Summary Of Bruce Dawes 'Homo Suburbiensis'

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Bruce Dawes ‘Homo Suburbiensis’ conveys a strict contradiction between nature and the suburban lifestyle. A man alone acting as one constant against a changing world representing a need to escape to nature to regain his natural essence. There is a sense of honesty and somber in the tone; this is illustrated by the use of visual imagery throughout the poem, depicting a series of unpleasant sensory experiences, which come from the unwanted interference's’ in life. The poem is narrative in its free verse, portraying the worlds natural cycle. Dawe has created the title ‘Homo Suburbiensis’ which is like a parody of scientific classification, as it sounds like the term’ Homosapien’ which refers to a modernized man who dwells in the suburbs. Bruce Dawe leads the readers to believe that…show more content…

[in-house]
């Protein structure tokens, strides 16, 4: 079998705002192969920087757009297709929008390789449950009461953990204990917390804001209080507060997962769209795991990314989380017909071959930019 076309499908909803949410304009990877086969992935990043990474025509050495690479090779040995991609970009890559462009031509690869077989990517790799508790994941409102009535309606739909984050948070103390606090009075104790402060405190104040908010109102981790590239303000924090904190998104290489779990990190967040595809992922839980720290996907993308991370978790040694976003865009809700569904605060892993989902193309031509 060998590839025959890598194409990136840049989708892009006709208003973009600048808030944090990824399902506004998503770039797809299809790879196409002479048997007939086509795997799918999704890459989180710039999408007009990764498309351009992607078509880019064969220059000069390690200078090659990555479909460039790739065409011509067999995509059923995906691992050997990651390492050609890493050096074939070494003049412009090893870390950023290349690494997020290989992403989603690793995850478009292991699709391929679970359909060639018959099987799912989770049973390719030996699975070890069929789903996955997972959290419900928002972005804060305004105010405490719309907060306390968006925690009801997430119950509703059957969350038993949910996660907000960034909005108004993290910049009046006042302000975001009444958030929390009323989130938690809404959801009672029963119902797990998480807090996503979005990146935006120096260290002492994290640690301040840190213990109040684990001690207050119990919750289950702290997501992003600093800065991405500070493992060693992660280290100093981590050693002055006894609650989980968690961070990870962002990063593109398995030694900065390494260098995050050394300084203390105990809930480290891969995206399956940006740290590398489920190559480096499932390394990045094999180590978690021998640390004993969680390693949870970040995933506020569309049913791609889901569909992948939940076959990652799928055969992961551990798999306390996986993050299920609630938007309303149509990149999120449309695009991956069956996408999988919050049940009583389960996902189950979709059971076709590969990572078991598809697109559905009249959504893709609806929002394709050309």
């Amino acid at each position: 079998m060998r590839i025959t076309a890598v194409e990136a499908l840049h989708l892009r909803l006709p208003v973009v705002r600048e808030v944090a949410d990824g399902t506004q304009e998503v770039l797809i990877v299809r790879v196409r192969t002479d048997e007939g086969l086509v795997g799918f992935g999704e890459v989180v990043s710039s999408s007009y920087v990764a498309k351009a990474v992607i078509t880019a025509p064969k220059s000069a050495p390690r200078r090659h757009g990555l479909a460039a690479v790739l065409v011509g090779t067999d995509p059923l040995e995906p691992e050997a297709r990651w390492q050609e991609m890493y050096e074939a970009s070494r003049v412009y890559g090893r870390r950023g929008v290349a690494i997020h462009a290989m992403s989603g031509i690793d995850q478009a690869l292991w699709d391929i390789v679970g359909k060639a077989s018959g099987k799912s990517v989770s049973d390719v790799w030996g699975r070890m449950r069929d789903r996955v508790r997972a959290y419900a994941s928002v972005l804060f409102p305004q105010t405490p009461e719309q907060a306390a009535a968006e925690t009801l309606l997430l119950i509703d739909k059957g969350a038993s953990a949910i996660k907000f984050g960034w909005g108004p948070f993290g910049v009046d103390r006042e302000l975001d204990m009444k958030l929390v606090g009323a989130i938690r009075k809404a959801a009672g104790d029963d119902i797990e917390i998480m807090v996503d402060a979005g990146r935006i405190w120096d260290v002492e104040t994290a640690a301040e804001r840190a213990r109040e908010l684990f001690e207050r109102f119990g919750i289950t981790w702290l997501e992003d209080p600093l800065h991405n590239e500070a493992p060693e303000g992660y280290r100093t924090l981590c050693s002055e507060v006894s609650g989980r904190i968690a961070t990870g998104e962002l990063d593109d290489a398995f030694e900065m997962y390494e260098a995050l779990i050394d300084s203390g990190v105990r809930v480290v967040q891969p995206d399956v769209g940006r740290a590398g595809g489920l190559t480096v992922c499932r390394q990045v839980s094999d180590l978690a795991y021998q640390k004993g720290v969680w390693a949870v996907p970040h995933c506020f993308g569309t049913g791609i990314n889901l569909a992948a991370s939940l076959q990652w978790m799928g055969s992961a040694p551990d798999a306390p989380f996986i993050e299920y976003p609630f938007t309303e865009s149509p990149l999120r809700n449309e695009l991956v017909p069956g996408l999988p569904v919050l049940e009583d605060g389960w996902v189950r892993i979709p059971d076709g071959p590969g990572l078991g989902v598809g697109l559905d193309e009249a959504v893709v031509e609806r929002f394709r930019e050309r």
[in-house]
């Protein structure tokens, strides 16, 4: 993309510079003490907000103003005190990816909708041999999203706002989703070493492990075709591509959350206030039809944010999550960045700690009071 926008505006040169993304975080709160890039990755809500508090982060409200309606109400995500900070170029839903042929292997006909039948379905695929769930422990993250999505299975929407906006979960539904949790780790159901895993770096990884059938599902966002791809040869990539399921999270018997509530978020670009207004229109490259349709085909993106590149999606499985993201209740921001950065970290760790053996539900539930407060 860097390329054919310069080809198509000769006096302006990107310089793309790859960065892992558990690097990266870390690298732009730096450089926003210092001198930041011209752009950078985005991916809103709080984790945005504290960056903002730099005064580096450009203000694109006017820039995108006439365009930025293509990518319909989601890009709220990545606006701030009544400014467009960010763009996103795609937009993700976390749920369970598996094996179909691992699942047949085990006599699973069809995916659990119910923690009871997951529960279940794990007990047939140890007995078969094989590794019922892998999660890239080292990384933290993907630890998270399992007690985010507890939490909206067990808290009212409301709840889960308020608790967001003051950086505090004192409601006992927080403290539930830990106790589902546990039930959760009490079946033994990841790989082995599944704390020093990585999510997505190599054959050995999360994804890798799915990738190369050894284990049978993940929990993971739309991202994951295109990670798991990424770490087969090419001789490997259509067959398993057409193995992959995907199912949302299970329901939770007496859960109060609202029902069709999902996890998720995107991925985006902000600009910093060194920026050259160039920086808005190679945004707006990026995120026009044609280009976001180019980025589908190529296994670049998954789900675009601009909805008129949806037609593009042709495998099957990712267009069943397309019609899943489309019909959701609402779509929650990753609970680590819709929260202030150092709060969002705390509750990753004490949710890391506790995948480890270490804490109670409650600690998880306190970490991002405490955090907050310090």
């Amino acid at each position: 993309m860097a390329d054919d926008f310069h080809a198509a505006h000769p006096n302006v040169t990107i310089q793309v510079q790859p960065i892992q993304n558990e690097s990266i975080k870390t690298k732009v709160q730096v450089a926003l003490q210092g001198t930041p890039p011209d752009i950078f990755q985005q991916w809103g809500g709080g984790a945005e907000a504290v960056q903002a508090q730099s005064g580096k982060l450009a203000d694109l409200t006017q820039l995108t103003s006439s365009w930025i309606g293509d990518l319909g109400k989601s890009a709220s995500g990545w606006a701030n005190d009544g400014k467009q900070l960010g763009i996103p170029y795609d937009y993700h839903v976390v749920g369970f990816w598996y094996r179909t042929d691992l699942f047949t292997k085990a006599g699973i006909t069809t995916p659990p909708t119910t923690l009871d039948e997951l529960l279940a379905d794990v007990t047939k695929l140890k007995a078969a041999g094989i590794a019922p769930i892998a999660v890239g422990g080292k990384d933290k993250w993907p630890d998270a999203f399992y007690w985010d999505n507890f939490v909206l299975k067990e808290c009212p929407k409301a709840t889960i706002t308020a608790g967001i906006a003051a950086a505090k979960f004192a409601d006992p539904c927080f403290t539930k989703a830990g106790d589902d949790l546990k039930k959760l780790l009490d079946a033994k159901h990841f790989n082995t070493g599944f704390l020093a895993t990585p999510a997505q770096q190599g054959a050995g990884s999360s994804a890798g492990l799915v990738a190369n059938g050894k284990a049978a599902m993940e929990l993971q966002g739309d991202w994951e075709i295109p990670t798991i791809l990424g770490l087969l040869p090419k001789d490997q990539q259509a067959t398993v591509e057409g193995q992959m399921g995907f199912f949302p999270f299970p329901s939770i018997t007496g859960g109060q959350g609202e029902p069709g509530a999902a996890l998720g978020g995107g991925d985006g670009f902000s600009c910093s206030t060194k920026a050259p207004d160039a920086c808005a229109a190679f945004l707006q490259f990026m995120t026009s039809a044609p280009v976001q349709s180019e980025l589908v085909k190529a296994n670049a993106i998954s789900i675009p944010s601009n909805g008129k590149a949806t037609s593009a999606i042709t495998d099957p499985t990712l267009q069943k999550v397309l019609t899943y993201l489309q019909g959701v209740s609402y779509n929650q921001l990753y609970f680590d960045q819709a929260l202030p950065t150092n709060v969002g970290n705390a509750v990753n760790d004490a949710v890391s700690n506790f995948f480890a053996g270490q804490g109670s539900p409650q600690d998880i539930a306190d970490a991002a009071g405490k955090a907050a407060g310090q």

Dawe presents us of a paradoxical image of a man against the world. This man retreats to “his patch of vegetables”; it parallels to the Garden of Eden for it is seen as this man’s paradise. It is a place of meditation and reflection for it says “all the things he takes down with him”. The word ‘things’ refers to his thoughts. The garden is also a temptation, as the word ‘his’ shows that it’s the man’s possession, it’s his territory which he tries to control. Dawe describes the man’s garden like the “the hoarse rasping tendrils of pumpkin flourish”, which represents a visual imagery of nature growing wildly across the land, yet it is also a metaphor used to describe the man’s thoughts; which are running freely through his mind and come randomly without any form of structure for they are like the ‘clumsy whips of the foliage sprawls’. Bruce moves on to show that the pumpkin grows “Over the compost-box, poising rampant upon the palings”. The compost bin is a manmade object, for a process which can be done naturally if left alone, Dawe exemplifies the temptation which man fall under. The thought that
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